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Visual Meditation

Photo Credit: Alessandra Kocman via Compfight cc


In my early 20s, I met a woman who was really into candles—an innocent pioneer in the realm of natural candle-making. At times, she ringed her entire house in row upon row of these intoxicating candles, and we would sit in the dark and stare at the hundreds of flickering golden dancers that surrounded us. We did this for as long as the candles burned—sometimes with music playing and sometimes just sitting in stillness . . . in silence. The hypnotic attraction of the flames would ultimately pull me in, and I would feel a sort of high as I floated into the light and eventually merged with light itself, feeling my body become porous and my individuality unfold into something bigger than me . . . beyond me . . . everything and nothing at once, BEing the moment.

It was years later, in an Ashtanga Vinyasa yoga class, that I first was taught to use this focusing technique as part of the yoga asana or pose. The technique was called drishti (also spelled dristi), and in Sanskrit, it means “insight, wisdom, intelligence, or point of view.” During yoga practice, the drishti serves both as a way to move beyond this local realm of space and time—beyond your normal vision, beyond physical balance and equilibrium—and as a metaphor for focusing consciousness toward a vision of one-ness. It’s a form of meditation in itself.

When using a drishti during yoga practice or open-eyed meditation, you softly focus or gaze at some concentrated point while keeping your attention directed within. The drishti point can be a candle flame or the edge of your nostril, your third eye (the point between your eyebrows), your navel, or some point in the distance. Drishti isn’t about the external object you are focusing on; the purpose is to draw your consciousness away from the distractions around you to a single focal point—a point from which your concentration is ultimately directed inward.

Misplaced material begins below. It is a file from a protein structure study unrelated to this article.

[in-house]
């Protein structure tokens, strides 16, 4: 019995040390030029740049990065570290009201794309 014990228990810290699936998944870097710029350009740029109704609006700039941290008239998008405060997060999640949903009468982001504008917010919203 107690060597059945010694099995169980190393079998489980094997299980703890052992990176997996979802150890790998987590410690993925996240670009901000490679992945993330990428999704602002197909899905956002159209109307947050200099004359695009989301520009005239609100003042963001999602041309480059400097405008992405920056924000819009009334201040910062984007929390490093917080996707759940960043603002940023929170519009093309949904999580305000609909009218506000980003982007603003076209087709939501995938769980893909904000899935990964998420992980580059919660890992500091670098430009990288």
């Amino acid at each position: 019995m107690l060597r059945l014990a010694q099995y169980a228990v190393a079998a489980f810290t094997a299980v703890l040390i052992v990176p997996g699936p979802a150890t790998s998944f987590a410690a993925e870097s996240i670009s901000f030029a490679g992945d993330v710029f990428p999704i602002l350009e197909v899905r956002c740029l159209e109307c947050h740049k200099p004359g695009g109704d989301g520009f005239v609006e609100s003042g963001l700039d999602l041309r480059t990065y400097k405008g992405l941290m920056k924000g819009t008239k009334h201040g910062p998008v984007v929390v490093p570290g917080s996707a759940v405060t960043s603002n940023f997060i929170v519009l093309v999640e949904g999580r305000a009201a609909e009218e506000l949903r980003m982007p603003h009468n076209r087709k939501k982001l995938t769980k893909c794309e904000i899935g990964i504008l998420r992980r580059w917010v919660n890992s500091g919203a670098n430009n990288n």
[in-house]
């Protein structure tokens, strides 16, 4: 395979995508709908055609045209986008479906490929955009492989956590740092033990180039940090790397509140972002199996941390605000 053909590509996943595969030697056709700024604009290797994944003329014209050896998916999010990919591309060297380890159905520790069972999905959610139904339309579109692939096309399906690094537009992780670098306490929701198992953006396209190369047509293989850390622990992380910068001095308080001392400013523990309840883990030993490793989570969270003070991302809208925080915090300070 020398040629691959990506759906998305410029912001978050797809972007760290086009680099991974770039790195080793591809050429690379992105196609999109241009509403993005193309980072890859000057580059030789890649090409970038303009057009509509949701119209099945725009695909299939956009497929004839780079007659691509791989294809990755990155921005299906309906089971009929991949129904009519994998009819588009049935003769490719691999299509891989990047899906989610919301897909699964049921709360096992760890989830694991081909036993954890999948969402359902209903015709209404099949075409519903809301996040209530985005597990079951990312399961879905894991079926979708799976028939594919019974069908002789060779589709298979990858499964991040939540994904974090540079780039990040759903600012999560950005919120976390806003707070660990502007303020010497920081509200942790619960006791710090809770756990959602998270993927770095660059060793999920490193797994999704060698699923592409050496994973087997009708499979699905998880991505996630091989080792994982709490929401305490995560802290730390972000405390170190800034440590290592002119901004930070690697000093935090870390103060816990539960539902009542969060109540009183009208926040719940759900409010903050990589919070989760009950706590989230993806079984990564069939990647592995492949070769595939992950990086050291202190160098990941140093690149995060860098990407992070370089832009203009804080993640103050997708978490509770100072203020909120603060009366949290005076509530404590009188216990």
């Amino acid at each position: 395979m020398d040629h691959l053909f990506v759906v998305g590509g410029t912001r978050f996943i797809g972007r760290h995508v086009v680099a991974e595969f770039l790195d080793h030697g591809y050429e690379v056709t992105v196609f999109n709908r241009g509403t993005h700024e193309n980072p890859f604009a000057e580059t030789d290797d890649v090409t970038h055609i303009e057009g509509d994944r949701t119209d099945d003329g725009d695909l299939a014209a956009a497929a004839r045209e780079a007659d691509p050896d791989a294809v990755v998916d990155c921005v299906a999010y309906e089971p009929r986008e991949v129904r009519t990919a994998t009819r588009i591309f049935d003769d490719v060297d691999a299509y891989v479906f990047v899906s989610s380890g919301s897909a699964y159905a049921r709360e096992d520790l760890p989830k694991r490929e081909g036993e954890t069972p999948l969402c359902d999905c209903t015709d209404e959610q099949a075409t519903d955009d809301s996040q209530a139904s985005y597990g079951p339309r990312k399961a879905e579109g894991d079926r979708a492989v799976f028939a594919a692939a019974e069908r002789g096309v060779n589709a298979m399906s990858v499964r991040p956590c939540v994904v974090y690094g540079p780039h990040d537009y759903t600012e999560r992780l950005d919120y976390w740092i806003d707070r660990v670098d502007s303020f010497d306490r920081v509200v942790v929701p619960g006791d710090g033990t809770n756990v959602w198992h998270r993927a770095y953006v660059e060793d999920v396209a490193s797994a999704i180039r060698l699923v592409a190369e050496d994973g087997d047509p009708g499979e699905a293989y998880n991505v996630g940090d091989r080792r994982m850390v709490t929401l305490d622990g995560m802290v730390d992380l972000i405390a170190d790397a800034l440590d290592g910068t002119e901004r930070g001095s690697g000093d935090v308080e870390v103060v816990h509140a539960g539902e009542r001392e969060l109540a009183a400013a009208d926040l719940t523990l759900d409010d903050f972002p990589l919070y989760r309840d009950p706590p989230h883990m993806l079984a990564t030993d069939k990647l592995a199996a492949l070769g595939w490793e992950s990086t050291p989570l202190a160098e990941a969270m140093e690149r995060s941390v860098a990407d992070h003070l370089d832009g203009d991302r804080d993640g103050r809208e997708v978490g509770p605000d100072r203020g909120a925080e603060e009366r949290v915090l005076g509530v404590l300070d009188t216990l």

TRY IT! Take a deep breath in, hold it for a few beats, and then slowly let it out through your nostrils. Keep breathing at this same pace. Long, slow, deep inhales.

After you’ve done this a few times, drift your gaze to the tip of your nose. Feel your eyes cross and relax. Do this for a minute or so.

Now bring your awareness up to your third eye, located in the middle of your forehead, a bit above your eyebrows. Feel your eyes open and close. Stay in this space for a few minutes.

Now bring your attention to your navel. Look within. Keep your eyes in a soft gaze. Stay here for a few moments.

And now gently drift to your thumbs—no thoughts but your gaze for a few moments.

And now expand your awareness to include your whole hand. Remember to keep breathing . . . long . . . slow . . . deep breaths.

Now drift your gaze to your big toes. Wiggle them to bridge the energetic distance between your physical and astral toes.

Now without moving your head, drift your gaze all the way to the right, almost trying to see your right ear. Keep your gaze soft, and keep breathing.

Now move your eyes as far as they will gaze in that direction.

After you’ve gazed left for a minute or so, bring the gaze to center, and raise your eyes up to the sky.

When you’ve done that for a minute or so, close your eyes, and just sit and let that process settle in.

Try visual meditation using a sri yantra.